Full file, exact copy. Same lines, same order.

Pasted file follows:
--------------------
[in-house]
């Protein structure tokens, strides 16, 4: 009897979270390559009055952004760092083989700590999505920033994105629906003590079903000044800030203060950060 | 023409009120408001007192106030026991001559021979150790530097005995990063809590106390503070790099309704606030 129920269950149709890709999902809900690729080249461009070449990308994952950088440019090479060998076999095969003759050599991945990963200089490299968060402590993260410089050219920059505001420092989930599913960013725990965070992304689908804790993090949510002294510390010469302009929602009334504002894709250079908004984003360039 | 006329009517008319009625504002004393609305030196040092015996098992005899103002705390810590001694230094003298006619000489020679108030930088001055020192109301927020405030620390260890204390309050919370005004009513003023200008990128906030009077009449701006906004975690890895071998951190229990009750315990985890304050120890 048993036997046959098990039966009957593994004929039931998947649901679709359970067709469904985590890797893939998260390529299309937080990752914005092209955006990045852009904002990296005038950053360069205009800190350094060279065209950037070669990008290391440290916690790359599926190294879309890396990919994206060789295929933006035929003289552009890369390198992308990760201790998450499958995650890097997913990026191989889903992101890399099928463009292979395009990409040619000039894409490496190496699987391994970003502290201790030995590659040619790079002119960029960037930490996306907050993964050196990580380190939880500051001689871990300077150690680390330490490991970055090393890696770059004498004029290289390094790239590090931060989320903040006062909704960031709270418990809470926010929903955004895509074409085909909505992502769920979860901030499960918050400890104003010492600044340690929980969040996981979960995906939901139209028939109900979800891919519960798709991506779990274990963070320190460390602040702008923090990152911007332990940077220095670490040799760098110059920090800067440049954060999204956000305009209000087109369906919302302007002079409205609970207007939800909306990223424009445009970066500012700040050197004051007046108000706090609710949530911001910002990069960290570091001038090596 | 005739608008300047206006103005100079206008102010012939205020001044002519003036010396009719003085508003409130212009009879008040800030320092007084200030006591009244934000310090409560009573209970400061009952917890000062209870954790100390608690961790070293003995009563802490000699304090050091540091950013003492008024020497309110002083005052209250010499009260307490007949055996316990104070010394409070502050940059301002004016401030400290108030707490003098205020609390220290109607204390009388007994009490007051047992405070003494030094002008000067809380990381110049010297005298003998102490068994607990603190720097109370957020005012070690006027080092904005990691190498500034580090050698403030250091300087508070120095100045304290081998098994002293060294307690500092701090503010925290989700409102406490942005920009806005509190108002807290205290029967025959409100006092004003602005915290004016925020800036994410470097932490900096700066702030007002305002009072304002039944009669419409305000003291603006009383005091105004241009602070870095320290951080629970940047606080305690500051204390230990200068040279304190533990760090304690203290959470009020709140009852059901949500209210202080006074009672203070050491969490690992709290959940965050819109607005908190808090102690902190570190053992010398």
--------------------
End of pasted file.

[in-house]
């Protein structure tokens, strides 16, 4: 009897979270390559009055952004760092083989700590999505920033994105629906003590079903000044800030203060950060 | 023409009120408001007192106030026991001559021979150790530097005995990063809590106390503070790099309704606030 129920269950149709890709999902809900690729080249461009070449990308994952950088440019090479060998076999095969003759050599991945990963200089490299968060402590993260410089050219920059505001420092989930599913960013725990965070992304689908804790993090949510002294510390010469302009929602009334504002894709250079908004984003360039 | 006329009517008319009625504002004393609305030196040092015996098992005899103002705390810590001694230094003298006619000489020679108030930088001055020192109301927020405030620390260890204390309050919370005004009513003023200008990128906030009077009449701006906004975690890895071998951190229990009750315990985890304050120890 048993036997046959098990039966009957593994004929039931998947649901679709359970067709469904985590890797893939998260390529299309937080990752914005092209955006990045852009904002990296005038950053360069205009800190350094060279065209950037070669990008290391440290916690790359599926190294879309890396990919994206060789295929933006035929003289552009890369390198992308990760201790998450499958995650890097997913990026191989889903992101890399099928463009292979395009990409040619000039894409490496190496699987391994970003502290201790030995590659040619790079002119960029960037930490996306907050993964050196990580380190939880500051001689871990300077150690680390330490490991970055090393890696770059004498004029290289390094790239590090931060989320903040006062909704960031709270418990809470926010929903955004895509074409085909909505992502769920979860901030499960918050400890104003010492600044340690929980969040996981979960995906939901139209028939109900979800891919519960798709991506779990274990963070320190460390602040702008923090990152911007332990940077220095670490040799760098110059920090800067440049954060999204956000305009209000087109369906919302302007002079409205609970207007939800909306990223424009445009970066500012700040050197004051007046108000706090609710949530911001910002990069960290570091001038090596 | 005739608008300047206006103005100079206008102010012939205020001044002519003036010396009719003085508003409130212009009879008040800030320092007084200030006591009244934000310090409560009573209970400061009952917890000062209870954790100390608690961790070293003995009563802490000699304090050091540091950013003492008024020497309110002083005052209250010499009260307490007949055996316990104070010394409070502050940059301002004016401030400290108030707490003098205020609390220290109607204390009388007994009490007051047992405070003494030094002008000067809380990381110049010297005298003998102490068994607990603190720097109370957020005012070690006027080092904005990691190498500034580090050698403030250091300087508070120095100045304290081998098994002293060294307690500092701090503010925290989700409102406490942005920009806005509190108002807290205290029967025959409100006092004003602005915290004016925020800036994410470097932490900096700066702030007002305002009072304002039944009669419409305000003291603006009383005091105004241009602070870095320290951080629970940047606080305690500051204390230990200068040279304190533990760090304690203290959470009020709140009852059901949500209210202080006074009672203070050491969490690992709290959940965050819109607005908190808090102690902190570190053992010398």